Frank Kush is indeed tough. At least that's the impression he left today after putting the Baltimore Colts through their first training camp workout.

More than 500 people came to Goucher College, in 96-degree heat, to see first-year Coach Kush get an early start on improving a team that last year was 2-14, tied with the Patriots for the worst record in the National Football League.

For 2 hours 13 minutes, Kush worked 72 rookies, free agents and early arriving veterans to a frazzle. He conducted a 25-minute, 11-on-11, full-contact drill that left spectators cheering. The camp hopefuls concluded the session with a variety of sprint drills. All this came after an early-morning battery of individual tests.

When it was over, and the players could barely make it to the showers, Kush said everything will get tougher.

When a reporter joked that Earl Weaver never worked the Orioles so hard, Kush replied: "I know. But the Orioles are winning. Anyway, it wasn't that hard. It was a typical first practice. You'll see a gradual increase of intensity and contact."

When someone asked about the intensity of the "live" (11-on-11) drill, Kush said: "That was just a part of practice. You haven't seen live yet. That wasn't live. I hope when we do go live they'll be kicking . . . each other."

Veteran linebacker Barry Krauss said he thinks Kush's conditioning/fundamentals approach to training camp is what the Colts need.

"We've never had this kind of hitting on the first day," Krauss said afterward. "But if this is what it takes, I'll do anything he wants. We've lost for the last three years and I'm tired of it. People here say the Colts stink and it makes me mad.

"The attitude the last few seasons has been terrible here," said Krauss, who is playing under his third head coach in four years. "This first session was tough and we're all dragging our legs. I didn't think I'd be able to make the mile and a half run after lifting weights. But I did, and with a faster time than any of the three previous minicamps. So if this is what it takes--this conditioning and hitting--then let's do it."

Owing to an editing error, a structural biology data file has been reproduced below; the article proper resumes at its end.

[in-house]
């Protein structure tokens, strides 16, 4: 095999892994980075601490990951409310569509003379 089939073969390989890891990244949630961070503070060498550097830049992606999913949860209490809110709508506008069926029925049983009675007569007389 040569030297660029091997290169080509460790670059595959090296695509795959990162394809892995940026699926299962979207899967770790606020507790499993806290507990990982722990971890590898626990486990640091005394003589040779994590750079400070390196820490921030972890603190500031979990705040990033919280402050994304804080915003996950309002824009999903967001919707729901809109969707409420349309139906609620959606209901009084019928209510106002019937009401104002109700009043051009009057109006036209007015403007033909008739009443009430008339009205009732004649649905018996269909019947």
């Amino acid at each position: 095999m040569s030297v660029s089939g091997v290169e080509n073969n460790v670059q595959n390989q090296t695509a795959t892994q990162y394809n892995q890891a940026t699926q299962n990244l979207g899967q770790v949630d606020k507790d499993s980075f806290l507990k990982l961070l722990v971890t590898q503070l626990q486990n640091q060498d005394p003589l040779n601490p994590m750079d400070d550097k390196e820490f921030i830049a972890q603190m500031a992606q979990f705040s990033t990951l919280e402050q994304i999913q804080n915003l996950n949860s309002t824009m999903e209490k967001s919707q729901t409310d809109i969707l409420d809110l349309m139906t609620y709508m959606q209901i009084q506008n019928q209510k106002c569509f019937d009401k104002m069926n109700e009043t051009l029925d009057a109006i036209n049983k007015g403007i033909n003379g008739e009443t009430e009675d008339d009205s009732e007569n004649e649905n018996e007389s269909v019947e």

Krauss has been helped by Kush's emphasis on conditioning. In the last three months, he has increased his vertical leap four inches, and cut his time in the 40-yard dash from 4.95 seconds to 4.7 (timed Saturday).

"We didn't do that much work under (former coach) Mike McCormack," Krauss said. "We'd get on the field and get off, just do what we had to do. It's not like that now. It's a face lift. They even cheered today."

The rookies and free agents here probably have a good chance of making the team, especially because of the unhappiness of several veterans. One is wide receiver Roger Carr, who was quoted in Cotton Valley, La., as saying he would report Tuesday (the deadline is Friday) but, "I'm going to get out of Baltimore sooner or later . . . I don't care to stay because his system is too much college rah-rah stuff that the veterans don't care about."

Said Krauss: "These rookies and free agents have a great chance to play here. Kush wants to find out who wants to get into condition, who wants to hit and who wants to play."